Re: [Json] Proposed minimal change for duplicate names in objects

Stefan Drees <stefan@drees.name> Thu, 04 July 2013 05:38 UTC

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Date: Thu, 04 Jul 2013 07:38:14 +0200
From: Stefan Drees <stefan@drees.name>
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To: John Cowan <cowan@mercury.ccil.org>
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Subject: Re: [Json] Proposed minimal change for duplicate names in objects
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On 2013-07-03 18:58 +02:00, John Cowan wrote:
> Stefan Drees scripsit:
>
>> JSON in the role of data interchange format allows at that point the
>> multiset use case. Bad behaviour IMO is when misusing this.
>>
>> The expectation, that the unordered list of names in a single object
>> must form a set and not a multiset is questionable.
>
> Nevertheless, anyone who generates JSON with duplicate names in order to
> represent a multimap deserves to lose, because many, many JSON parsers
> will simply throw away all but the last as an unintended consequence of
> their implementation strategies.

"lose" what? If this "anyone" (it) wants a self-describing robust form 
to interchange data, it will annotate it with metadata accordingly, 
publish the dictionary, or choose microxml or the like.

We might share the view, that many applications exchanging data do also 
share information that is not inside the data. It may well be a one to 
one communication, not necessarily a one to many.

A say sensor automat observing some features, serializing the extracted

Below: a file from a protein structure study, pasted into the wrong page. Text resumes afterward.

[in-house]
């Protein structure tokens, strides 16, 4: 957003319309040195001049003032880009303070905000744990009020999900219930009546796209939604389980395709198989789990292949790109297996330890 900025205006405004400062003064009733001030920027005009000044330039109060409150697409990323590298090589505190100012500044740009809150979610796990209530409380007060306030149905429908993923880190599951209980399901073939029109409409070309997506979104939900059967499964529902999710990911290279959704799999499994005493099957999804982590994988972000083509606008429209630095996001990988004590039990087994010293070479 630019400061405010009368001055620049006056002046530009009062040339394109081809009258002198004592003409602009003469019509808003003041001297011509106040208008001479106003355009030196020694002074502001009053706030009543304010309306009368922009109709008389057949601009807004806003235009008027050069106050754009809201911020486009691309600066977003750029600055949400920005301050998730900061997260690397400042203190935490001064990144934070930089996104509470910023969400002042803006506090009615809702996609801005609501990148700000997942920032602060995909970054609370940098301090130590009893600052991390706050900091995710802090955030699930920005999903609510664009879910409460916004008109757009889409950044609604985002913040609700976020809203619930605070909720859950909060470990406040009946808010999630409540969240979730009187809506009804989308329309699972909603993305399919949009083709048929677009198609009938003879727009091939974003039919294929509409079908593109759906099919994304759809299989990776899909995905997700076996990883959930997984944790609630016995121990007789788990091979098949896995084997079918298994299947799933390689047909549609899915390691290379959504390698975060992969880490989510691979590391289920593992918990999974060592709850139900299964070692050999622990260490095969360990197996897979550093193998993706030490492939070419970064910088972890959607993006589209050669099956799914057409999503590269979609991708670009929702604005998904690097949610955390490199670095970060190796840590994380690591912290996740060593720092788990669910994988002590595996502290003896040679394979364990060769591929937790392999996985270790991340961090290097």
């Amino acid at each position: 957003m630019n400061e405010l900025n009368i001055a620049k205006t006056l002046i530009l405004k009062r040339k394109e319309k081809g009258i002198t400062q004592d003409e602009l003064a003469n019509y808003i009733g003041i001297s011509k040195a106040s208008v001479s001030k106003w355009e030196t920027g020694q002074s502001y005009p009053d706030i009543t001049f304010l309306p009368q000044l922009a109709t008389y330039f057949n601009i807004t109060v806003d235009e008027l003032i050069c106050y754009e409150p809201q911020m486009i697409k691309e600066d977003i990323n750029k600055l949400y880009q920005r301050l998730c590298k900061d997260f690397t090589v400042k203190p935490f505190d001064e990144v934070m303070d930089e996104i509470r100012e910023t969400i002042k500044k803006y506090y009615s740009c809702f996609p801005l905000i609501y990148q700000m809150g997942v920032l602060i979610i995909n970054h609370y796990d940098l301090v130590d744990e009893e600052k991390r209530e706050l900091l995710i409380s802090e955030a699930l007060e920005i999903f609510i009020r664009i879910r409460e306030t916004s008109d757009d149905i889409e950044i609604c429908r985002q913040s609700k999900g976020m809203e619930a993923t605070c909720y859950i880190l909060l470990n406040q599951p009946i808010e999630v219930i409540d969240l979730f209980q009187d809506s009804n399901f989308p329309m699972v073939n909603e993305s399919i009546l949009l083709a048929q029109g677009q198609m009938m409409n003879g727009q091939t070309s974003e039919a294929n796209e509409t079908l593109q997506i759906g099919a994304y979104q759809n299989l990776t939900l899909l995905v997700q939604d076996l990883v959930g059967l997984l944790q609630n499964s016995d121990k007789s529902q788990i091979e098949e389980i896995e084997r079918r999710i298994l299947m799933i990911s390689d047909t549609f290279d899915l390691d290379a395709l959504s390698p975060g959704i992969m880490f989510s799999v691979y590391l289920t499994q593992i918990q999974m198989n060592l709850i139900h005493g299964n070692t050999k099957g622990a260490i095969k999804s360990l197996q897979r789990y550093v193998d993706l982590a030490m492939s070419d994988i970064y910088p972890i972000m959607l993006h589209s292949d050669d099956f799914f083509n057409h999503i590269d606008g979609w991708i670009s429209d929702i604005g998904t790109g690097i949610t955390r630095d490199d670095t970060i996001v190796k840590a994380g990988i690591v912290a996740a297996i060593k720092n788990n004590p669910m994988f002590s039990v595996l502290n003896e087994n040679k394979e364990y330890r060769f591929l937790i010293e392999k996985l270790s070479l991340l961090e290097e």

info into JSON and pushing this to another collecting automat first 
finds some name for the subject ("Stefan") than estimates from 
processing further, that this should be tagged with attribute A 
("male"), starts a json object (to wrap it), enters the first member 
"Stefan":"male", eventualy pushes the json text part upstream, processes 
next observation B "native German", notes it linked to the same subject 
as member "Stefan": "native German" and pushes ...

Why not leave this possibility open, more human like bots might act this 
way very conveniently, mixing some serial processing somewhere along the 
way.

Even I sometimes overwrite observations on other people in my personal 
storage ...

> I assume you mean a multimap rather than a multiset: a multiset would be
> most naturally represented as a JSON object whose values are integers
> representing the number of occurrences of a particular object in the
> multiset.  By the same token, the natural representation of a multiset
> is a JSON object whose values are arrays. whose order is semantically
> irrelevant.

hm, no, I wanted to focus on the "no-keyspace" not on what is associated 
with the names. Often a boundary condition enforces wrapping inside an 
object. It is often natural for me (as a person) to express my thoughts 
and feelings, but in some situation I better do not do it naturally.

>> {"Stefan":"male","Stefan":"native German","could not resist":true}
>
> {
>    "given name" : "John",
>    "gender" : "male",
>    "citizenship" : {"country" : "US", "source" : "jus soli"},
>    "ethnicity" : ["German", "Irish"],
>    "annotations" : {
>      "verbose" : true,
>      "machine-processable" : true
>    }
> }

That's very nice, John, thanks. But you gave it some thought, 
backtracked mayb, edited and it is very deep nested for a record missing 
the family name ;-) That could be some digested output of the receiving 
end in my "HumBotTalk" scenario above.

My "signature" was adhoc, expecting the JSON "reader" to strip the 
"last" member. The use case (described in more detail above) is more of 
the kind: Tag with a variable whatever (sha256 of an image?), associate 
predefined attributes with this "whatever" and push upstream as the 
analyzer detects.

{"Stefan":{"Greetings":true}}